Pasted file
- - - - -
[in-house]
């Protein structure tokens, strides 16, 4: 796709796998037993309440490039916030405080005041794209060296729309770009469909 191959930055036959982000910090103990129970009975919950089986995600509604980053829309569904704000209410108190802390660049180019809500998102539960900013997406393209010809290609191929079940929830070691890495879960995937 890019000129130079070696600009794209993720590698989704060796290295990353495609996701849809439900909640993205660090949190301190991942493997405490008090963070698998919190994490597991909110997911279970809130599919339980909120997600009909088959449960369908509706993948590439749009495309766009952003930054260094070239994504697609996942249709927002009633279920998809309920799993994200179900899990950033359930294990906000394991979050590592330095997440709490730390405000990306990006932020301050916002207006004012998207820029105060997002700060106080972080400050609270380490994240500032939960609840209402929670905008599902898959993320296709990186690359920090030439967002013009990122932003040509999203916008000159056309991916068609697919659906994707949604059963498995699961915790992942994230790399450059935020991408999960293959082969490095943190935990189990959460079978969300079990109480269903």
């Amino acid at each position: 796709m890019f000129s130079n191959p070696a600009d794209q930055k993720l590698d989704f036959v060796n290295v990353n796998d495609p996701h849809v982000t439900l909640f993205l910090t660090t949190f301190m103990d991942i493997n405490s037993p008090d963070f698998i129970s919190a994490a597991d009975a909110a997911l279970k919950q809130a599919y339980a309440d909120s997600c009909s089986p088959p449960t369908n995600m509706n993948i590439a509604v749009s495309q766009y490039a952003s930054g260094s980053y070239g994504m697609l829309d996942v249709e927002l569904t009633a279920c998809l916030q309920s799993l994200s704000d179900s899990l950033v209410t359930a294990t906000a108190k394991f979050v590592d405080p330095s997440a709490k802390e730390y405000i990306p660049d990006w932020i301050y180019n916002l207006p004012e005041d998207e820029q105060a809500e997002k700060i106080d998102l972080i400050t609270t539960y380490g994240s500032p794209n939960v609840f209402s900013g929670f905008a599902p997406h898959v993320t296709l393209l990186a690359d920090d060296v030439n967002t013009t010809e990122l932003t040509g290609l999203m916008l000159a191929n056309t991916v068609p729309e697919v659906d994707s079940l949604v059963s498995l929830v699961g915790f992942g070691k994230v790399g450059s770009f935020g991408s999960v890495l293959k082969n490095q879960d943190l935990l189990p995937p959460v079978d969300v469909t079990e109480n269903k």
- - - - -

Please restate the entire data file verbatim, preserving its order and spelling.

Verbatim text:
[in-house]
């Protein structure tokens, strides 16, 4: 796709796998037993309440490039916030405080005041794209060296729309770009469909 191959930055036959982000910090103990129970009975919950089986995600509604980053829309569904704000209410108190802390660049180019809500998102539960900013997406393209010809290609191929079940929830070691890495879960995937 890019000129130079070696600009794209993720590698989704060796290295990353495609996701849809439900909640993205660090949190301190991942493997405490008090963070698998919190994490597991909110997911279970809130599919339980909120997600009909088959449960369908509706993948590439749009495309766009952003930054260094070239994504697609996942249709927002009633279920998809309920799993994200179900899990950033359930294990906000394991979050590592330095997440709490730390405000990306990006932020301050916002207006004012998207820029105060997002700060106080972080400050609270380490994240500032939960609840209402929670905008599902898959993320296709990186690359920090030439967002013009990122932003040509999203916008000159056309991916068609697919659906994707949604059963498995699961915790992942994230790399450059935020991408999960293959082969490095943190935990189990959460079978969300079990109480269903």
């Amino acid at each position: 796709m890019f000129s130079n191959p070696a600009d794209q930055k993720l590698d989704f036959v060796n290295v990353n796998d495609p996701h849809v982000t439900l909640f993205l910090t660090t949190f301190m103990d991942i493997n405490s037993p008090d963070f698998i129970s919190a994490a597991d009975a909110a997911l279970k919950q809130a599919y339980a309440d909120s997600c009909s089986p088959p449960t369908n995600m509706n993948i590439a509604v749009s495309q766009y490039a952003s930054g260094s980053y070239g994504m697609l829309d996942v249709e927002l569904t009633a279920c998809l916030q309920s799993l994200s704000d179900s899990l950033v209410t359930a294990t906000a108190k394991f979050v590592d405080p330095s997440a709490k802390e730390y405000i990306p660049d990006w932020i301050y180019n916002l207006p004012e005041d998207e820029q105060a809500e997002k700060i106080d998102l972080i400050t609270t539960y380490g994240s500032p794209n939960v609840f209402s900013g929670f905008a599902p997406h898959v993320t296709l393209l990186a690359d920090d060296v030439n967002t013009t010809e990122l932003t040509g290609l999203m916008l000159a191929n056309t991916v068609p729309e697919v659906d994707s079940l949604v059963s498995l929830v699961g915790f992942g070691k994230v790399g450059s770009f935020g991408s999960v890495l293959k082969n490095q879960d943190l935990l189990p995937p959460v079978d969300v469909t079990e109480n269903k």